Here are 8 tips that could give you the short cuts to training if used well.
Remember training should be fun-- When something is strenuous for the dog, it is much easier to discourage him/her from doing the task. So be sure to incorporate fun and games into the exercises without defeating the real purpose of the activities.Apart from filling each session of training with fun exercises, you should also make him/her feel that he/she is pleasing for you. Remember that dogs, by nature, only want to please their masters so be sure to acknowledge their efforts.
Positive and negative reinforcement--Use both types of reinforcements only when proper otherwise the dog will be confused. Positive reinforcement covers the use of praise, dog treats and taps while negative reinforcement, depending on the viewpoint of the handler, could be anywhere from punishing the dog harshly to refusing to give him/her the treat you have offered.
Sustain a no distraction training area--Dogs and puppies alike could easily get distracted by things that are not connected to their training. Always keep in mind that they could not sustain their interest on one thing alone so control the environment such that the dog will only focus on the activity. A secluded place such as an abandoned yard or large, empty room could be good places to train the dog.
Complete the task--If you give a command, be sure that the dog follows through it all the way. Never leave it half-baked, otherwise the dog will think that it is OK not to follow your directions. If you gave the command 'come' to the dog, be sure to make him/her come to you completely.
Be firm and gentle--If you are giving commands, use a lower tone of your voice since dogs sometimes confuse high pitched voices with barking dogs. Be firm with the keyword you use but be gentle in the execution.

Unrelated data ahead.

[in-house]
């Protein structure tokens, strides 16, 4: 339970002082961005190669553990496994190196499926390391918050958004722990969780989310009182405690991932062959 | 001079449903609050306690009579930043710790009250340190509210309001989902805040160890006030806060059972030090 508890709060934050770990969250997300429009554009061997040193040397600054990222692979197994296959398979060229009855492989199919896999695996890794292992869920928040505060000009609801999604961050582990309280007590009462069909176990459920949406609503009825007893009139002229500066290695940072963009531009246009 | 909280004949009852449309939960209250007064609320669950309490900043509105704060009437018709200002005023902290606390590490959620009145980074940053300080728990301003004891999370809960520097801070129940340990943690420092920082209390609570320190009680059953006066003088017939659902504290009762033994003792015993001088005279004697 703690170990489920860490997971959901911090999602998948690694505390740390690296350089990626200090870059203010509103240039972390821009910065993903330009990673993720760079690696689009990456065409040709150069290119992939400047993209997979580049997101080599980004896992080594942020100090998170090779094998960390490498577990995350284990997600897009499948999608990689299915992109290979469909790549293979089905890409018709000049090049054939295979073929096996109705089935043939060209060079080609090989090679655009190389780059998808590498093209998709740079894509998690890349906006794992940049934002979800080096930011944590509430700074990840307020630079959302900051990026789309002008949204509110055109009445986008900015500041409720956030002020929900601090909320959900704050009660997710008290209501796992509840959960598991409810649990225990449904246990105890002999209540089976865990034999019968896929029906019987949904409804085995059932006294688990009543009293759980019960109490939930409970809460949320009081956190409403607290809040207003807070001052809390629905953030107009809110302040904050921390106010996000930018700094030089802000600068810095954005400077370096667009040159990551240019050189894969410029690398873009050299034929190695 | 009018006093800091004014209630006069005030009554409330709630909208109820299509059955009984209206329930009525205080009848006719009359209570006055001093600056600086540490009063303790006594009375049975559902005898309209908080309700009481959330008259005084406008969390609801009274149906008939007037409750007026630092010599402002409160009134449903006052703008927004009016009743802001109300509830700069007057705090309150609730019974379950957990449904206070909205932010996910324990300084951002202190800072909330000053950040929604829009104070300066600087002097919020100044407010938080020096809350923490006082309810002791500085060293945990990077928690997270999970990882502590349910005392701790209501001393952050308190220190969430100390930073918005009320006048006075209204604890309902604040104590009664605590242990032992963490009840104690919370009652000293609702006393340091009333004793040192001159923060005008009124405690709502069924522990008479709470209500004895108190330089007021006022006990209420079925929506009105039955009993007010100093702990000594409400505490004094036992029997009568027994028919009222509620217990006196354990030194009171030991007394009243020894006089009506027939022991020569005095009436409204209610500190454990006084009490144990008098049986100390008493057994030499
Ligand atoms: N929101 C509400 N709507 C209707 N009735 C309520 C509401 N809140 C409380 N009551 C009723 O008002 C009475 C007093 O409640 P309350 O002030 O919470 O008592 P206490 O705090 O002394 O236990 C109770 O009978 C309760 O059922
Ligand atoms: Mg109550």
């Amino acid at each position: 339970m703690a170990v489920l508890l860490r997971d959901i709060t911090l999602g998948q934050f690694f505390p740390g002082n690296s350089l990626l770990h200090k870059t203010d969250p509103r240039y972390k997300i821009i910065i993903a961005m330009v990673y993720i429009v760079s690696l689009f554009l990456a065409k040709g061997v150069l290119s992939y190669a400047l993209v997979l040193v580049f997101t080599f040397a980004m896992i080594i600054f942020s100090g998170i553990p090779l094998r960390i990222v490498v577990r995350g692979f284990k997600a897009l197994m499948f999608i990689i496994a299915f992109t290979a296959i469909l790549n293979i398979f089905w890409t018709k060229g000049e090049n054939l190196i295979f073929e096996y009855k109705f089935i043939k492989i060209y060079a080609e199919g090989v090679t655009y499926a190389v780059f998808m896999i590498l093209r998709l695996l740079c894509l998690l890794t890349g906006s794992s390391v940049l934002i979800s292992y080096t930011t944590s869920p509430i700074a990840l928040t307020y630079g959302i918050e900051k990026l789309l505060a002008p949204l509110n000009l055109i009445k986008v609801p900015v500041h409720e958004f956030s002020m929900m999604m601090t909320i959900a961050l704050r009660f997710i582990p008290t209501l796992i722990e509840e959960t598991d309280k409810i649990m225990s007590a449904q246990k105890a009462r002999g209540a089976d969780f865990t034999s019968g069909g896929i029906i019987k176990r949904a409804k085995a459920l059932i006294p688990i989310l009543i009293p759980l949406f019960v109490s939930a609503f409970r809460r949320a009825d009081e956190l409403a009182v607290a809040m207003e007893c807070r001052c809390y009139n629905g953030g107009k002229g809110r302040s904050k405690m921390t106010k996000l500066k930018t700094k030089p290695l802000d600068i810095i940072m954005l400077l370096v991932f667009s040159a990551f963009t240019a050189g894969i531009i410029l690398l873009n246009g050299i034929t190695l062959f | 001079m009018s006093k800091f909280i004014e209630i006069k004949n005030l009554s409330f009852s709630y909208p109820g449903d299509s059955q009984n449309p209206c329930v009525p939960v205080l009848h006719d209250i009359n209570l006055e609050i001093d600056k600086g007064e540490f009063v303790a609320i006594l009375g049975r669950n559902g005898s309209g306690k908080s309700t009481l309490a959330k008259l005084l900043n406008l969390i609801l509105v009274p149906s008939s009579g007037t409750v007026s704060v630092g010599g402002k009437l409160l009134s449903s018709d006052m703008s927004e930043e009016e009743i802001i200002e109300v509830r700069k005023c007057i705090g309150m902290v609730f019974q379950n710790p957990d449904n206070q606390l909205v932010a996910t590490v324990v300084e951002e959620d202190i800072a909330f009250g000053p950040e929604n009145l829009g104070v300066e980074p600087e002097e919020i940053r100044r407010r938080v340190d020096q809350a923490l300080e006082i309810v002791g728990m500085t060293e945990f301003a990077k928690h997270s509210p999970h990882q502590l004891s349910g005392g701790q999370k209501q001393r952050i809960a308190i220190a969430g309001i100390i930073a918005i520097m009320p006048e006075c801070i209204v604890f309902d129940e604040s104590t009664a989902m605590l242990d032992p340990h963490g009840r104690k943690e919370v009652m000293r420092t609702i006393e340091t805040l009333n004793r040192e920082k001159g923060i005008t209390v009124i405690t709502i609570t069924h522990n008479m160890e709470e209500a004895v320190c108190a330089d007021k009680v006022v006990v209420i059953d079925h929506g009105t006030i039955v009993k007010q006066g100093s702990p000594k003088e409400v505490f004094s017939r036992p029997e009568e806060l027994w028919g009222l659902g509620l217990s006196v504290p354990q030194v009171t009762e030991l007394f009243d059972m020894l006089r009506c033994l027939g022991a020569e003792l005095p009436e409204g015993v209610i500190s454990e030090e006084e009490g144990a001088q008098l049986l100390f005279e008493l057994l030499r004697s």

As much as possible, don't use force or cruel techniques such as yanking the dog collar whenever the dog misbehaves. Actions like these would make the dog feel unsure of itself, making him lose its confidence.
Keep the training short--Bite size training works well with canines. There are two reasons why dogs are incapable of learning for extended periods- one, they have poor attention spans and two, dog's retention capacity is relatively short, so chunking the lessons into one session does not yield positive training.
The key here is to condition the response of the dog instead of flooding him/her with tasks and commands that their brain is not able to accommodate.
Be patient--Dogs just don't learn as fast as we want them to learn. In fact, the faster we expect them to digest the training, the slower the process becomes. This is not because they become slower learners, instead the trainers become impatient with their dogs that they just want fast-forward everything.
So be patient, nothing good ever came from rushing your dog's training. Guide him/her as he/she learns at their own pace.
Train them as a puppy--If you train them during old age, there is lower chance that he/she would learn easily. One the other hand, training them as a puppy would yield a better chance of grasping the lessons fairly well. The ideal age for training a puppy is when it's at 6-8 weeks. As they age, training becomes more difficult due to the development of some habits that most owners dislike.